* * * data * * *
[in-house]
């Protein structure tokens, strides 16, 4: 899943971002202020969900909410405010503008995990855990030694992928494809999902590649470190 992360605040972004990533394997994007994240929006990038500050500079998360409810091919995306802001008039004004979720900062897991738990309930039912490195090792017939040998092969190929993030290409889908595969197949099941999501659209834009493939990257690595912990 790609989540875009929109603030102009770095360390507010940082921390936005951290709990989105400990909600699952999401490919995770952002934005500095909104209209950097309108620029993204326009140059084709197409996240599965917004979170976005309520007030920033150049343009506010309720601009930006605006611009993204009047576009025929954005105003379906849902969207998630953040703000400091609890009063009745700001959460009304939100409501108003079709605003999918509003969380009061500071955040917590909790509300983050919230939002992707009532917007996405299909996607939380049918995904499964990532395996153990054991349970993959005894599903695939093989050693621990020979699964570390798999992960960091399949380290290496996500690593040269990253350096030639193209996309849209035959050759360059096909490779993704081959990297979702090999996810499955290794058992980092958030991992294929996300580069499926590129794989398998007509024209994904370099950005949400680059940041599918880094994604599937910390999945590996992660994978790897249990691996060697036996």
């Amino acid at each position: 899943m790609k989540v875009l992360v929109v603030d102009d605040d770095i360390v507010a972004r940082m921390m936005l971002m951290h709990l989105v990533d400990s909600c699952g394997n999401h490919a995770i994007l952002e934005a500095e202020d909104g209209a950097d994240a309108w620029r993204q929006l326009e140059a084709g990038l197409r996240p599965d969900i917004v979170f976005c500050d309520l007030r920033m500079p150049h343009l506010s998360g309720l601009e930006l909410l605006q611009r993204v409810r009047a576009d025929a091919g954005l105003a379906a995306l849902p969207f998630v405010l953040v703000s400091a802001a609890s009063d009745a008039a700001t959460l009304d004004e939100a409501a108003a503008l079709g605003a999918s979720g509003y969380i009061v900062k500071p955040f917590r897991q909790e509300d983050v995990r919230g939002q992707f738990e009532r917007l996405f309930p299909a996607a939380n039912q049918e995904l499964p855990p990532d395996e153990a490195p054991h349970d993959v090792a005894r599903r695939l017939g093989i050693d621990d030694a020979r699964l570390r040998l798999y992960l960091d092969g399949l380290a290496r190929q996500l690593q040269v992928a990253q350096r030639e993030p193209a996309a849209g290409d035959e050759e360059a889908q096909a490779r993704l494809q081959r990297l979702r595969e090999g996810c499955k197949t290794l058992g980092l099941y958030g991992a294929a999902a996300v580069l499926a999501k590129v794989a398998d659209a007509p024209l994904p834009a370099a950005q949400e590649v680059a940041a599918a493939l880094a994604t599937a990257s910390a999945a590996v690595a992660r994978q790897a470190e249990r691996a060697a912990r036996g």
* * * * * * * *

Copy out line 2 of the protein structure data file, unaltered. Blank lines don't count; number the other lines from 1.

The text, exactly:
């Protein structure tokens, strides 16, 4: 899943971002202020969900909410405010503008995990855990030694992928494809999902590649470190 992360605040972004990533394997994007994240929006990038500050500079998360409810091919995306802001008039004004979720900062897991738990309930039912490195090792017939040998092969190929993030290409889908595969197949099941999501659209834009493939990257690595912990 790609989540875009929109603030102009770095360390507010940082921390936005951290709990989105400990909600699952999401490919995770952002934005500095909104209209950097309108620029993204326009140059084709197409996240599965917004979170976005309520007030920033150049343009506010309720601009930006605006611009993204009047576009025929954005105003379906849902969207998630953040703000400091609890009063009745700001959460009304939100409501108003079709605003999918509003969380009061500071955040917590909790509300983050919230939002992707009532917007996405299909996607939380049918995904499964990532395996153990054991349970993959005894599903695939093989050693621990020979699964570390798999992960960091399949380290290496996500690593040269990253350096030639193209996309849209035959050759360059096909490779993704081959990297979702090999996810499955290794058992980092958030991992294929996300580069499926590129794989398998007509024209994904370099950005949400680059940041599918880094994604599937910390999945590996992660994978790897249990691996060697036996």